Upon the breast of smiling June

Roses and lilies lie,

And round her yet is faint perfume

Of violets, just gone by;

Green is her gown, with ‘broidery

Of blossoming meadow grass,

That ripples like a flowing sea

When winds and shadows pass.

Her breast is belted by the blue

Of succory, like the sky,

And purple heart’s-ease clasp her too,

And larkspur growing high;

Laced is her bodice green with vines,

And dew the sun has kissed,

Jewels her scarf that faintly shines,

In folds of morning mist!

The buttercups are fringes fair

Around her small white feet,

And on the radiance of her hair

Fall cherry-blossoms sweet;

The dark laburnum’s chains of gold

She twists about her throat:

Perched on her shoulder, blithe and bold,

The brown thrush sounds his note!

And blue of the far dappled sky

That shows at warm, still noon,

Shines in her softly smiling eye.

Oh! Who’s so sweet as June?

6. June

       by Anonymous



Having fun

Enjoying life


Flaming June Poems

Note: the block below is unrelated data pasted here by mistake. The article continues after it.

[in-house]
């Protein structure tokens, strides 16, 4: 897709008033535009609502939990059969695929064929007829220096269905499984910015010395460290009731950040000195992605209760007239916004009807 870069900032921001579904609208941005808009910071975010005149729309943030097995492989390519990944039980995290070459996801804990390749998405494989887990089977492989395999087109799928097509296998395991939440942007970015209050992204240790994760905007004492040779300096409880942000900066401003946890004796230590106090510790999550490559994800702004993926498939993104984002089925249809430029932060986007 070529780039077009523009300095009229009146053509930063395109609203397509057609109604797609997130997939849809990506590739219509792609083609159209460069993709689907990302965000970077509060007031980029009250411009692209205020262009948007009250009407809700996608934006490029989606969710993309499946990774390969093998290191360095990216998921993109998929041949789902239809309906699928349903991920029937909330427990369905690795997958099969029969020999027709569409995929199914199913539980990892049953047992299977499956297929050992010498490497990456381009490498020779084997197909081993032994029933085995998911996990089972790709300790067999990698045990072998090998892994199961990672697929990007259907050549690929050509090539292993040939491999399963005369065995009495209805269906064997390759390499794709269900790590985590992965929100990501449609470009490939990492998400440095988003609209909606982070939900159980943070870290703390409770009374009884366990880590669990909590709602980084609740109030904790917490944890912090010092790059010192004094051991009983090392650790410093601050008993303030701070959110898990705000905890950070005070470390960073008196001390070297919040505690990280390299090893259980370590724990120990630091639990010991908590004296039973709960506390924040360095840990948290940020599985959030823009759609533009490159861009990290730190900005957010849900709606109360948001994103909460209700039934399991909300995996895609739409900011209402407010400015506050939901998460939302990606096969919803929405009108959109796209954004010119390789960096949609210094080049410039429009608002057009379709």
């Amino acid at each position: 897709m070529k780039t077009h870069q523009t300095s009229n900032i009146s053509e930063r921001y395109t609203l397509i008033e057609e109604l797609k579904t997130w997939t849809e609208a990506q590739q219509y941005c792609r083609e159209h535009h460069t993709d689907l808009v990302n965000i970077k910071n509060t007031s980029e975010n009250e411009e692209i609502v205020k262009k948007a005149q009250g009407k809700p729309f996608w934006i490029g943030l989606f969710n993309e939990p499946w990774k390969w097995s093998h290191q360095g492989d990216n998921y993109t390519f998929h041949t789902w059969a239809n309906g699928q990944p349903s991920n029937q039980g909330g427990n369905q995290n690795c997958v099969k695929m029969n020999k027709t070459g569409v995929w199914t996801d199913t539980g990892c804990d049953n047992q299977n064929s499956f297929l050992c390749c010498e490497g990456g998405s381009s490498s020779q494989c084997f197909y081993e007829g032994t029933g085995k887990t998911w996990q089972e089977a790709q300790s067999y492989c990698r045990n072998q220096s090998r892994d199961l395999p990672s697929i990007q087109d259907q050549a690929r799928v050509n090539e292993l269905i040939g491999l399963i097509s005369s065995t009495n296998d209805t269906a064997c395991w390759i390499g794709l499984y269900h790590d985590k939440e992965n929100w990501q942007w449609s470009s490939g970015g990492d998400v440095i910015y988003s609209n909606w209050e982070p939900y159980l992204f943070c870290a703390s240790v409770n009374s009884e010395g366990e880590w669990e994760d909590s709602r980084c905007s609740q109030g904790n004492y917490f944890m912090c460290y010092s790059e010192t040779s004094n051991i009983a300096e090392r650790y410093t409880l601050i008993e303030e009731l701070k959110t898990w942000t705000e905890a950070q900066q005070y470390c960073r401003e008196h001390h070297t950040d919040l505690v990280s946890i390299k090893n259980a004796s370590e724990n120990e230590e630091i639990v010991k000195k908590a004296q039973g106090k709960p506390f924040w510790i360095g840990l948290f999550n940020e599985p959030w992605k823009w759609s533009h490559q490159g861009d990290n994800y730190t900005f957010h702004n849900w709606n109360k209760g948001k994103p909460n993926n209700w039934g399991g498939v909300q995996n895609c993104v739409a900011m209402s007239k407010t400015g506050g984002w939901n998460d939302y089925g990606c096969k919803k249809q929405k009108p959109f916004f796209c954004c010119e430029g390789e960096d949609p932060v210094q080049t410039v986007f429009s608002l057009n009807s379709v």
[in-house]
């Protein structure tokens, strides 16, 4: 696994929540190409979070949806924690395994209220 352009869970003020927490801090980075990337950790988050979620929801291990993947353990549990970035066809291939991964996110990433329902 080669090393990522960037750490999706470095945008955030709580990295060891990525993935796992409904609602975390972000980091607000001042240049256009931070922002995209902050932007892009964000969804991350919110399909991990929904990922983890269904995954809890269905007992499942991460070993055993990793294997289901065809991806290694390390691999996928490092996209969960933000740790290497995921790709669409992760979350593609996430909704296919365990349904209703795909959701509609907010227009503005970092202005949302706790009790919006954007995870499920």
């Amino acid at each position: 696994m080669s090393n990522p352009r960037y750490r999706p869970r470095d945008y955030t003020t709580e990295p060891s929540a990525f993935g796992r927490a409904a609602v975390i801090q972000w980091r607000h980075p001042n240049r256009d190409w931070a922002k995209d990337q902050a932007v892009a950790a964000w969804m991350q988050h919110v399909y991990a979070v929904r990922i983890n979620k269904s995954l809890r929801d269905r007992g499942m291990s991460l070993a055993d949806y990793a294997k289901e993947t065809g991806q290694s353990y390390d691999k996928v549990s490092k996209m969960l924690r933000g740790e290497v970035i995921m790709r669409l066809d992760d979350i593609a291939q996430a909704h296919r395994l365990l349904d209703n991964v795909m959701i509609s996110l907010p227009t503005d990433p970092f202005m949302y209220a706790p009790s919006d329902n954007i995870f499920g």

“Flaming June” is a phrase that evokes the heat and passion of summer, and there are many poems that capture this fiery energy. Here are some Flaming June poems that celebrate the intensity and vitality of the season.

1. Flaming June

       by Alan Buckley

but this is a winter spate. Our forty-footer’s

hurried down the Thames from Swinford reach.

At King’s we steer to the lock, then slide into

its chamber, moonishly still, a semi-colon;

the keeper sets his back to the balance beam,

captures us in a pause of cropped grass,

flowers bedded in squares. Behind a screen

of trees, the feral river charges the weir

then bursts back into view, dark and foaming.

It surges hard, pummels the lower gates.

The man strolls past us, a limited god

in short sleeves, sturdy trousers. You’ll need

to give it some. Keep both hands on the tiller.

He spins the sluice-wheels. Gently, we descend.

2. Flaming Inspiration

       by Maurine Killough

oh, june, you are a figment of imagination

your billowing ripples beckoning

slumber sex and labial impressions

i want to be lost in your folds

lovely june, you are a Christmas fire in summer

glazing the eyes of hot toddies with caribbean sunsets

i can feel your heat from here

i want to crawl into your swallow, float my palm along your orange drapes